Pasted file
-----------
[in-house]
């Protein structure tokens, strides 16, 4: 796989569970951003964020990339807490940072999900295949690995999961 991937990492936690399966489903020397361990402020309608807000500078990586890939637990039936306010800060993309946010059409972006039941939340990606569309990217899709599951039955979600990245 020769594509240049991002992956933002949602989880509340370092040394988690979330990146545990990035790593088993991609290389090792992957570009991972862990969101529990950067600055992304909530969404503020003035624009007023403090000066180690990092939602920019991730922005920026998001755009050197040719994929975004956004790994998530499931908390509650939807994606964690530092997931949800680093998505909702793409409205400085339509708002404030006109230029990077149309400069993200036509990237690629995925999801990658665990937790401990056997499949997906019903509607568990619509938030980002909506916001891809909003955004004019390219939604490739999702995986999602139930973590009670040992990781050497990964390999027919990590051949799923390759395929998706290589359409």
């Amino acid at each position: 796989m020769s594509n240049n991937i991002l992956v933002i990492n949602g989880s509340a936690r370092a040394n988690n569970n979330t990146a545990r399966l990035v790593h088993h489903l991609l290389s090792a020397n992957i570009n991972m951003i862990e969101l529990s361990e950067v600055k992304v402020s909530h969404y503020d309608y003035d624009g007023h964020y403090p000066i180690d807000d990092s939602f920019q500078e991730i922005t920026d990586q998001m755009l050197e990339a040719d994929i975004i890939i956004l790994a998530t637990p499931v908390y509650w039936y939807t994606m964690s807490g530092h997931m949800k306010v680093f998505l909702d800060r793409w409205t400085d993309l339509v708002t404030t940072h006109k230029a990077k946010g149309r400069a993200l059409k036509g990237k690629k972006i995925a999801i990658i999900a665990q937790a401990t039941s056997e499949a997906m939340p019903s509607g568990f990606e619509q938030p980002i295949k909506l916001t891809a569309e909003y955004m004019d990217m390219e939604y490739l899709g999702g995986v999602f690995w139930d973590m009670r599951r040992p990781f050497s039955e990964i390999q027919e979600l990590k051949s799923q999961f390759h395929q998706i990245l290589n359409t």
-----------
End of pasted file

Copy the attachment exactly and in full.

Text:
[in-house]
């Protein structure tokens, strides 16, 4: 796989569970951003964020990339807490940072999900295949690995999961 991937990492936690399966489903020397361990402020309608807000500078990586890939637990039936306010800060993309946010059409972006039941939340990606569309990217899709599951039955979600990245 020769594509240049991002992956933002949602989880509340370092040394988690979330990146545990990035790593088993991609290389090792992957570009991972862990969101529990950067600055992304909530969404503020003035624009007023403090000066180690990092939602920019991730922005920026998001755009050197040719994929975004956004790994998530499931908390509650939807994606964690530092997931949800680093998505909702793409409205400085339509708002404030006109230029990077149309400069993200036509990237690629995925999801990658665990937790401990056997499949997906019903509607568990619509938030980002909506916001891809909003955004004019390219939604490739999702995986999602139930973590009670040992990781050497990964390999027919990590051949799923390759395929998706290589359409």
């Amino acid at each position: 796989m020769s594509n240049n991937i991002l992956v933002i990492n949602g989880s509340a936690r370092a040394n988690n569970n979330t990146a545990r399966l990035v790593h088993h489903l991609l290389s090792a020397n992957i570009n991972m951003i862990e969101l529990s361990e950067v600055k992304v402020s909530h969404y503020d309608y003035d624009g007023h964020y403090p000066i180690d807000d990092s939602f920019q500078e991730i922005t920026d990586q998001m755009l050197e990339a040719d994929i975004i890939i956004l790994a998530t637990p499931v908390y509650w039936y939807t994606m964690s807490g530092h997931m949800k306010v680093f998505l909702d800060r793409w409205t400085d993309l339509v708002t404030t940072h006109k230029a990077k946010g149309r400069a993200l059409k036509g990237k690629k972006i995925a999801i990658i999900a665990q937790a401990t039941s056997e499949a997906m939340p019903s509607g568990f990606e619509q938030p980002i295949k909506l916001t891809a569309e909003y955004m004019d990217m390219e939604y490739l899709g999702g995986v999602f690995w139930d973590m009670r599951r040992p990781f050497s039955e990964i390999q027919e979600l990590k051949s799923q999961f390759h395929q998706i990245l290589n359409t």